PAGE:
Please join us for a conversation with GENERAL JAMES MATTIS, Commander of U.S. Central Command and successor to General David Petraeus as top commander of the wars in Iraq and Afghanistan and Mike Shuster, award-winning foreign correspondent, National Public Radio.
GENERAL JAMES N. MATTIS serves as commander, U.S. Central Command (CENTCOM), located in Tampa, FL. Gen. Mattis has commanded at multiple levels. As a lieutenant, he served as a rifle and weapons platoon commander in the 3rd Marine Division. As a captain, he commanded a rifle company and a weapons company in the 1st Marine Brigade. As a major, he commanded Recruiting Station Portland. As a lieutenant colonel, he commanded 1st Battalion, 7th Marines, one of Task Force Ripper's assault battalions in Operations Desert Shield and Desert Storm. As a colonel, he commanded 7th Marines (Reinforced). Upon becoming a brigadier general, he commanded first the 1st Marine Expeditionary Brigade and then Task Force 58, during Operation Enduring Freedom in southern Afghanistan. As a major general, he commanded the 1st Marine Division during the initial attack and subsequent stability operations in Iraq during Operation Iraqi Freedom. In his first tour as a lieutenant general, he commanded the Marine Corps Combat Development Command and served as the deputy commandant for combat development. He also commanded the I Marine Expeditionary Force and served as the commander of U.S. Marine Forces Central Command. Previous to this assignment, he served as both NATO’s Supreme Allied Commander Transformation from 2007-2009 and as commander, U.S. Joint Forces Command from 2007-2010. Gen. Mattis, a native of the Pacific Northwest, graduated from Central Washington State University in 1972. He is also a graduate of the Amphibious Warfare School, Marine Corps Command and Staff College, and the National War College.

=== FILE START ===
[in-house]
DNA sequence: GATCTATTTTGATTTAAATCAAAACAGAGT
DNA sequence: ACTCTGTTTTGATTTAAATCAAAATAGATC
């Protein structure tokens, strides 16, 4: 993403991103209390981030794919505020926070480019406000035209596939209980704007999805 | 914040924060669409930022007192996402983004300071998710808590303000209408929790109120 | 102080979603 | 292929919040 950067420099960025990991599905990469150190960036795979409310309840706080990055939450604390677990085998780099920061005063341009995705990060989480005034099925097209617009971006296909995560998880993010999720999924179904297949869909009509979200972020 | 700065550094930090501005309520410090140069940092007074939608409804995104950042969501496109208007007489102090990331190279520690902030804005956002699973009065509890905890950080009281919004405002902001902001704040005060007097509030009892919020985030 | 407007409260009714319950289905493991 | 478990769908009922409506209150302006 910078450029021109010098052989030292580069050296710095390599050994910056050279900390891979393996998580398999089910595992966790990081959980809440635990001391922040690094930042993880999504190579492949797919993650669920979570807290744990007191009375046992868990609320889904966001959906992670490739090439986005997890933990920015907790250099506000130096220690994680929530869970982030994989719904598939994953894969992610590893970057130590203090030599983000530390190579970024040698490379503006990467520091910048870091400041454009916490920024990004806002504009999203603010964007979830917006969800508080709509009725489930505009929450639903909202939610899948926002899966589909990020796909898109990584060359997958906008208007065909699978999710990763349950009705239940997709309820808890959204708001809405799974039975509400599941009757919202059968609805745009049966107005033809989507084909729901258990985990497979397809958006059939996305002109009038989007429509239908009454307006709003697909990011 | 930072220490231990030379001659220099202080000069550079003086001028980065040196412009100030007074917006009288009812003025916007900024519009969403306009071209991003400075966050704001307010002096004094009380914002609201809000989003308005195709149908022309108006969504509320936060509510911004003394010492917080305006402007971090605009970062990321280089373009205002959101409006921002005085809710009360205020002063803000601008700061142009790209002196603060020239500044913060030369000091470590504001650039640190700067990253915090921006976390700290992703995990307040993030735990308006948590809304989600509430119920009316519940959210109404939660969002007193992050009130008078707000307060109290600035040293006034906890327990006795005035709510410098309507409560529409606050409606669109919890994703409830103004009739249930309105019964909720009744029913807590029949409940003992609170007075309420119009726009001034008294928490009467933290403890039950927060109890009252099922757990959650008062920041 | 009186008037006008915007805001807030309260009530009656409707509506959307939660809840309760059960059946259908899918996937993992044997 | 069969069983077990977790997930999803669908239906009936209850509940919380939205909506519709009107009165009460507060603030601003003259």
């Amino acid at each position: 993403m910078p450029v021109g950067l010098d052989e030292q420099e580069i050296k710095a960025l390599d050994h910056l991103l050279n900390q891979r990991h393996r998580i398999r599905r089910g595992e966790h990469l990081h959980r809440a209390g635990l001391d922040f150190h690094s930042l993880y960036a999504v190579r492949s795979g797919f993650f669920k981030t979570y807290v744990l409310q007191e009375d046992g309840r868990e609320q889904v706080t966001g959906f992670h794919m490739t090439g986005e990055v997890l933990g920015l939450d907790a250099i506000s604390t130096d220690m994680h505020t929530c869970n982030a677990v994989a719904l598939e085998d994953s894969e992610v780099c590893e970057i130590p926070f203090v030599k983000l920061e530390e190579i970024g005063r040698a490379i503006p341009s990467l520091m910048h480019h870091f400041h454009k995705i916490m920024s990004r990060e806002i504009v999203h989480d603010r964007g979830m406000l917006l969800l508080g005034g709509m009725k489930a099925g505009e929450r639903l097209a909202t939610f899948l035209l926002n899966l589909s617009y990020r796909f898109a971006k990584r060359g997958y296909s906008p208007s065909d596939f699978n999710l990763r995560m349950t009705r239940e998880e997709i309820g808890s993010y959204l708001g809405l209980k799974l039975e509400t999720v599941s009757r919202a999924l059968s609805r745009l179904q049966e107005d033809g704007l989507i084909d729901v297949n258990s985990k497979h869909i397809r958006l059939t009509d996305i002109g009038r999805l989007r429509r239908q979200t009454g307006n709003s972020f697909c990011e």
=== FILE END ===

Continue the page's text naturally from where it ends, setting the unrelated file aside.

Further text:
MIKE SHUSTER is an award-winning diplomatic correspondent and roving foreign correspondent for National Public Radio News. When not traveling outside the U.S., Shuster covers issues of nuclear non-proliferation and weapons of mass destruction, terrorism, and the Pacific Rim. In recent years, Shuster has helped shape NPR’s extensive coverage of the Middle East as one of the leading reporters to cover this region, traveling in the spring of 2007 to Iraq to cover the increased deployment of American forces in Baghdad. He has traveled frequently to Iran, seven times since 2004, to report on Iran's nuclear program and political changes there. He has also reported frequently from Israel, covering the 2006 war with Hezbollah, the pullout from Gaza in 2005 and the second intifada that erupted in 2000. His 2007 week-long series "The Partisans of Ali" explored the history of Shi'ite faith and politics, providing a rare, comprehensive look at the complexities of the Islamic religion and its impact on the Western world. Shuster has won numerous awards for his reporting. He was part of the NPR News team to be recognized with a Peabody Award for coverage of September 11th and its aftermath. He was also part of the NPR News teams to receive Alfred I. duPont-Columbia University Awards for coverage of the Iraq War (2007 and 2004); September 11th and the war in Afghanistan (2003); and the Gulf War (1992).
Registration for this event is required for admission, and will be available ONLINE ONLY; we CANNOT hold seats and we will not be able to make special accommodations. There will be seats for guests with disabilities.
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